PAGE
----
Editorial . June . 2012

Cups of Tea

There seems to be no problem in Nepal that cannot be solved by having endless cups of tea. The response to any situation seems to culminate in this most common Nepali habit of, “let us have a cup of tea”. It is then only logical to understand why there are so many tea shops in this beautiful country. Talking of the natural beauty of Nepal, it is with great pride and joy that we saw the climate smart celebrity trek led by our very own Appa Sherpa complete 1555 kilometers of the Great Himalayan Trail in 99 days. The GHT as a concept, and as an aspiration for many, is here to stay and ECS will do its part to continue to bring stories and images in the months and years ahead. It is anybody’s guess to figure out how many tea shops will be opening up on the GHT in the next ten years.

As the importance and value of Kathmandu’s globally unique heritage sinks in, it is wonderful to see restoration of some key monuments. The Jana Bahal in the heart of Kathmandu and Hiranya Varna Mahabihar (Golden Temple) in Patan are getting some well deserved attention and a facelift. Both these sites are great attractions to local and foreign visitors. The best times to be in these monuments are early in the morning so that you can observe some of the rituals as well. We must make sure that these built and living heritage is preserved for all generations to come. Please contribute to such efforts in any way possible.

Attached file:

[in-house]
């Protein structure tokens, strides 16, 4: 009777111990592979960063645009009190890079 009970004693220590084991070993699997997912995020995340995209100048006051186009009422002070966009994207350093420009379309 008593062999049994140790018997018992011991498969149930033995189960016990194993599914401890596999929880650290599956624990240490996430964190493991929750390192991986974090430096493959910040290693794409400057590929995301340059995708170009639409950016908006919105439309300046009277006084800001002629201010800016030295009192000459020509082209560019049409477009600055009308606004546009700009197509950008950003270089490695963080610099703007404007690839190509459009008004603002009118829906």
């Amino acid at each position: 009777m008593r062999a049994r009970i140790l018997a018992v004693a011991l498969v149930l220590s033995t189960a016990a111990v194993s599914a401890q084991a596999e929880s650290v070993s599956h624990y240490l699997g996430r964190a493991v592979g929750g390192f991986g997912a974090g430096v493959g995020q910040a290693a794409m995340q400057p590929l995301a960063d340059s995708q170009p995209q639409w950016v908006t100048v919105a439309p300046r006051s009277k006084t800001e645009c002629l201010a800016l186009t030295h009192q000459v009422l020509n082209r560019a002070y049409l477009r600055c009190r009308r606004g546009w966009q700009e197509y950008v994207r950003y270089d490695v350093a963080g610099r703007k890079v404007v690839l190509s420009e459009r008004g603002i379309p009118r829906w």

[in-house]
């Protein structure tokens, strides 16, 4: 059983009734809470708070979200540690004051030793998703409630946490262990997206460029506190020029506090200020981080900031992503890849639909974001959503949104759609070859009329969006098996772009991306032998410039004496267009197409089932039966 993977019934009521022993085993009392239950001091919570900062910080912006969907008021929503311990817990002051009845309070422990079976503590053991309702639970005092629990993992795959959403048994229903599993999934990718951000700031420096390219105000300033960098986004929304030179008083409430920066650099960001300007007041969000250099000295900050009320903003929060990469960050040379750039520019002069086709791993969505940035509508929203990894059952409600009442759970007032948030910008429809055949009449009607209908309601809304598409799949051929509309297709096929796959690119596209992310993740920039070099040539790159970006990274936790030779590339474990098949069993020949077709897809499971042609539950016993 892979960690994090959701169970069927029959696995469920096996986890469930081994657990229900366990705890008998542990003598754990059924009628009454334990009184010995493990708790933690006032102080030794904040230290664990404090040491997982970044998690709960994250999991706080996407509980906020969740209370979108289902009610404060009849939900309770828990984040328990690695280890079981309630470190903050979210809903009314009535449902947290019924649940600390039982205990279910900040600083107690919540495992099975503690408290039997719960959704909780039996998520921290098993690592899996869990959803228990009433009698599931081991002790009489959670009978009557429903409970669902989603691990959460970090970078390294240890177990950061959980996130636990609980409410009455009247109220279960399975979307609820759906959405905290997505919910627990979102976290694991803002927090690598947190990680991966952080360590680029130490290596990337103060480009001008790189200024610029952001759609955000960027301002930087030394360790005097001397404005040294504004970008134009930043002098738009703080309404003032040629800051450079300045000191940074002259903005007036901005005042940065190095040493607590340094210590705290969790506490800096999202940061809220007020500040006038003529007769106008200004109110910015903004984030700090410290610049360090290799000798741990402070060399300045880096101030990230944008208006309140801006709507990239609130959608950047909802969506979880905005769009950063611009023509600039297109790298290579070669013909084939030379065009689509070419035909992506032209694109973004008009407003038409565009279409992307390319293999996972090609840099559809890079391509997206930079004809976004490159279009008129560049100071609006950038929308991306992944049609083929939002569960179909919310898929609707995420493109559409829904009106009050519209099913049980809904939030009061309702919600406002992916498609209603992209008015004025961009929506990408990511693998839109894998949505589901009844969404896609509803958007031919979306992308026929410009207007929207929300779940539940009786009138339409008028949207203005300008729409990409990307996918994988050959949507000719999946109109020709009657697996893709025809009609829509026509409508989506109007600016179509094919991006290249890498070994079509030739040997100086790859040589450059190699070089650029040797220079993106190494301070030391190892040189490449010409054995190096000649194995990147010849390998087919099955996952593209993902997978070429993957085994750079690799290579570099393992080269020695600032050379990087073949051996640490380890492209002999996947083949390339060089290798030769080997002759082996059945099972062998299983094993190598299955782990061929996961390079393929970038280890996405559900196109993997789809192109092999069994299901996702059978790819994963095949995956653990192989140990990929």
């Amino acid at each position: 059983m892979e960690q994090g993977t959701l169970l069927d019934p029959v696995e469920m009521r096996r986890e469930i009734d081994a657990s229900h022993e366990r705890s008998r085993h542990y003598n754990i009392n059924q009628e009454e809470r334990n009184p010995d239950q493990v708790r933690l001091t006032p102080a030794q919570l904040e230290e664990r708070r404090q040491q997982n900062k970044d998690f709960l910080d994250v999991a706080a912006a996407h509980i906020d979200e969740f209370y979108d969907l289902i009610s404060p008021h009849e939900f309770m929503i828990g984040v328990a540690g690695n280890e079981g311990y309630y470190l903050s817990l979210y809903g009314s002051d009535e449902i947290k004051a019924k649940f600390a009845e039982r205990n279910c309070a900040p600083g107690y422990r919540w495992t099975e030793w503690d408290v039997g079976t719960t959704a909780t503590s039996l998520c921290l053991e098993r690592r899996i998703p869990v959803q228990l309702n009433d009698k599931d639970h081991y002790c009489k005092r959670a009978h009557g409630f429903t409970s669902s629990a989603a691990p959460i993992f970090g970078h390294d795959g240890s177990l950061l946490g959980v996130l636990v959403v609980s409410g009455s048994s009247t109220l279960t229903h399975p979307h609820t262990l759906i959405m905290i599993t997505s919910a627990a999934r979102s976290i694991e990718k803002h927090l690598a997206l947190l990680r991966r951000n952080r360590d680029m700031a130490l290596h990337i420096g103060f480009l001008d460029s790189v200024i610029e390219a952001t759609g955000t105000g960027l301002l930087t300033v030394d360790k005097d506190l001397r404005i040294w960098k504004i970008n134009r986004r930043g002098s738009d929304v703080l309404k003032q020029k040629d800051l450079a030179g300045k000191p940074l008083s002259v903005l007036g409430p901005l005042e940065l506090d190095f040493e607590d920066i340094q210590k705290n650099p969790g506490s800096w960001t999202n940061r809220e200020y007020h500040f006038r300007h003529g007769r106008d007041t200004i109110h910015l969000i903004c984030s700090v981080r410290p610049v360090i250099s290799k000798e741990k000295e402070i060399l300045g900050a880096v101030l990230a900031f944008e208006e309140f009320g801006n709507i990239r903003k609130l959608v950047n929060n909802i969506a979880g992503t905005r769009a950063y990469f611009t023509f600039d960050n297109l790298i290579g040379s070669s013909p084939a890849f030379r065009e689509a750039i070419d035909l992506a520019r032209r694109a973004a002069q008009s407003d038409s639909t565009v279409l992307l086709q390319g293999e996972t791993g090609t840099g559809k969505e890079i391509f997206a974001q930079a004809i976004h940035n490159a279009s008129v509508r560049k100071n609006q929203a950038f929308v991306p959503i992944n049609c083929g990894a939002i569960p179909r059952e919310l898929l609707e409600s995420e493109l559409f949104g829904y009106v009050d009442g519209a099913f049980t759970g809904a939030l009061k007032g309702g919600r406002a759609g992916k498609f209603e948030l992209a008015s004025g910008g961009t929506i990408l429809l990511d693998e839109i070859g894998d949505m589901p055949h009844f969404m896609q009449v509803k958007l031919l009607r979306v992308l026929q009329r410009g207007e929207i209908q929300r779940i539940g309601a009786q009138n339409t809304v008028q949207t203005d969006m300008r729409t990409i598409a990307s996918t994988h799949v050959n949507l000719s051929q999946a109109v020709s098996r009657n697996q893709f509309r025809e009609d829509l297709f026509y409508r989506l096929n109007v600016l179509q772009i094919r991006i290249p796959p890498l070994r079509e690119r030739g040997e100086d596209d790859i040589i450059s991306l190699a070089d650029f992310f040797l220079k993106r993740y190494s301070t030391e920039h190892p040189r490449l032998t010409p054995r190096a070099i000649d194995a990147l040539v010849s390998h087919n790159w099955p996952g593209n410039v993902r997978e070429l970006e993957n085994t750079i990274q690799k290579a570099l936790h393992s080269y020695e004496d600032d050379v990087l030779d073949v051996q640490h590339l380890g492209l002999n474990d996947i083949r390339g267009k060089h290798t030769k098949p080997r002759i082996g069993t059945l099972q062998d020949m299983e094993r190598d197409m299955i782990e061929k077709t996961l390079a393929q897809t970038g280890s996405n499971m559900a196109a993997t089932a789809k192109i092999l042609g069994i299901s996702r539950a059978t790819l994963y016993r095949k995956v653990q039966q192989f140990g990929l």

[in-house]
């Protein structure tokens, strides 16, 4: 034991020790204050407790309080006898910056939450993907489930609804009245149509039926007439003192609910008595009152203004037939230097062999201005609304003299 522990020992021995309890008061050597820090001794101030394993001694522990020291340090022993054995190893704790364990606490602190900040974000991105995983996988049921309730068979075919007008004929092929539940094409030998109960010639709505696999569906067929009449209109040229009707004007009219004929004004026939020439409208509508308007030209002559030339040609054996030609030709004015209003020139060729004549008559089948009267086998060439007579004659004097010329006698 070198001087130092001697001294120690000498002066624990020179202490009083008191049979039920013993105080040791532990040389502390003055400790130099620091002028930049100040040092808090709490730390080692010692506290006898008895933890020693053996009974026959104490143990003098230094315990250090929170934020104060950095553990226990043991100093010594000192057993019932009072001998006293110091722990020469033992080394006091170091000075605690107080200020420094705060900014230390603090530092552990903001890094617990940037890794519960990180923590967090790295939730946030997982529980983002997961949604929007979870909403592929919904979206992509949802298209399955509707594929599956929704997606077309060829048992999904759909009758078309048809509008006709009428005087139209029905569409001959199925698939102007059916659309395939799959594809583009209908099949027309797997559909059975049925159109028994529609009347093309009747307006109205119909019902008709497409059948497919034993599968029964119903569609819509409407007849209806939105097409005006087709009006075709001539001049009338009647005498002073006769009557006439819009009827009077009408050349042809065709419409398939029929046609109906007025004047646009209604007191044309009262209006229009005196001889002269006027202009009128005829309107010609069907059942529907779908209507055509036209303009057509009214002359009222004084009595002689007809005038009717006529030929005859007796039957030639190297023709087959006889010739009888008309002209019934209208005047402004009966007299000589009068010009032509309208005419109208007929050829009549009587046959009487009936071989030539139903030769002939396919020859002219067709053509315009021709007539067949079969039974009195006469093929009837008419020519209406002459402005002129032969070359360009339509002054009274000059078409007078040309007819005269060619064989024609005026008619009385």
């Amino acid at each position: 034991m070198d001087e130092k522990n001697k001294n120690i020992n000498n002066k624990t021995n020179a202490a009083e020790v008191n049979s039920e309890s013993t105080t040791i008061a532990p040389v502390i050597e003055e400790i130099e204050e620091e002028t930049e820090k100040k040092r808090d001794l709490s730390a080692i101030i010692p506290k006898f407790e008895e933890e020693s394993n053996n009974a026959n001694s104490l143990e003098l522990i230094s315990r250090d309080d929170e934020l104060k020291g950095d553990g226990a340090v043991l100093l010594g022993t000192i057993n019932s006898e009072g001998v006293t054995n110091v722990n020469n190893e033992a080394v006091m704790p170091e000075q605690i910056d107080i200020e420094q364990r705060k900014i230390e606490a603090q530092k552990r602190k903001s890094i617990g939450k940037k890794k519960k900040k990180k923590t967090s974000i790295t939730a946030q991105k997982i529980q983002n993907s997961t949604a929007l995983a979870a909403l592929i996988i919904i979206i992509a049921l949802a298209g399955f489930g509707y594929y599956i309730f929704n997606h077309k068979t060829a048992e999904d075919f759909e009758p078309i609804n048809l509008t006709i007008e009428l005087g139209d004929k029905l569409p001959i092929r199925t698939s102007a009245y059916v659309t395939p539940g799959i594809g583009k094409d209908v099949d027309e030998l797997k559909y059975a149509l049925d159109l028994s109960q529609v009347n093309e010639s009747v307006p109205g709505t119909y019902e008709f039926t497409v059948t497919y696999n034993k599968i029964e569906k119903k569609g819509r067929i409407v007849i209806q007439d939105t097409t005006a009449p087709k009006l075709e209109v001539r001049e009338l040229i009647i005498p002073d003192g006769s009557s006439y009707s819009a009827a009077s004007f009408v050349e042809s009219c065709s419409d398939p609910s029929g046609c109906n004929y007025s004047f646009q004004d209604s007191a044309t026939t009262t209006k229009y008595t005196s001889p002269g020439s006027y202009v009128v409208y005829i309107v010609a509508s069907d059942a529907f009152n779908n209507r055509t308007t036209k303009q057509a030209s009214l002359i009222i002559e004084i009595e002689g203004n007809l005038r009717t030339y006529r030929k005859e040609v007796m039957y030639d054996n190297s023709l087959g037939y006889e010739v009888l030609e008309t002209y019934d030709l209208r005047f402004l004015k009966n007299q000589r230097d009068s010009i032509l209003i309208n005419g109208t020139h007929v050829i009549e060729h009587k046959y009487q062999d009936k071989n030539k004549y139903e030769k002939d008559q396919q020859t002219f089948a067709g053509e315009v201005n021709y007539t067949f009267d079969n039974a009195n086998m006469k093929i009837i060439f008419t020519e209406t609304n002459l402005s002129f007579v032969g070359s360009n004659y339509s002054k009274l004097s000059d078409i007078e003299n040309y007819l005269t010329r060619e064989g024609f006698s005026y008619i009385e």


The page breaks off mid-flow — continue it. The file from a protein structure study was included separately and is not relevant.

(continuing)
Getting around Kathmandu and for that matter, any city in Nepal, can be quite an experience. One thing we all will learn very quickly is that the shortest distance between two points is “not a straight line”. If one takes it in the right spirit, it can be quite an efficient way to get around, affordable and a great way to make new friends. The trips will have some elements of surprise each time as well. In order to address the issues of air quality and congestion in the Kathmandu valley, mass transit will be the only real solution. There simply is no land available to widen roads. As it is, too many trees have already been “sacrificed”. It is also really heartening to see the growing popularity of bicycles and the voice to create cycle lanes is getting louder by the day.

The Peace Corps, one of the most popular institutions among the Nepali people, is back after a short break. We would like to welcome them and hope to hear of and see the continuation of the wonderful hands-on and grassroots work that they did in the past. The spirit of volunteerism is what the world needs today to tackle some of society’s toughest problems. In this issue of ECS we bring you stories about Muktinath, the popular pilgrimage site in the Kali Gandaki valley, the insights into maps, glass blowers and their products and many of our regular features. Whatever you do this month, please take time out for the Nepali way.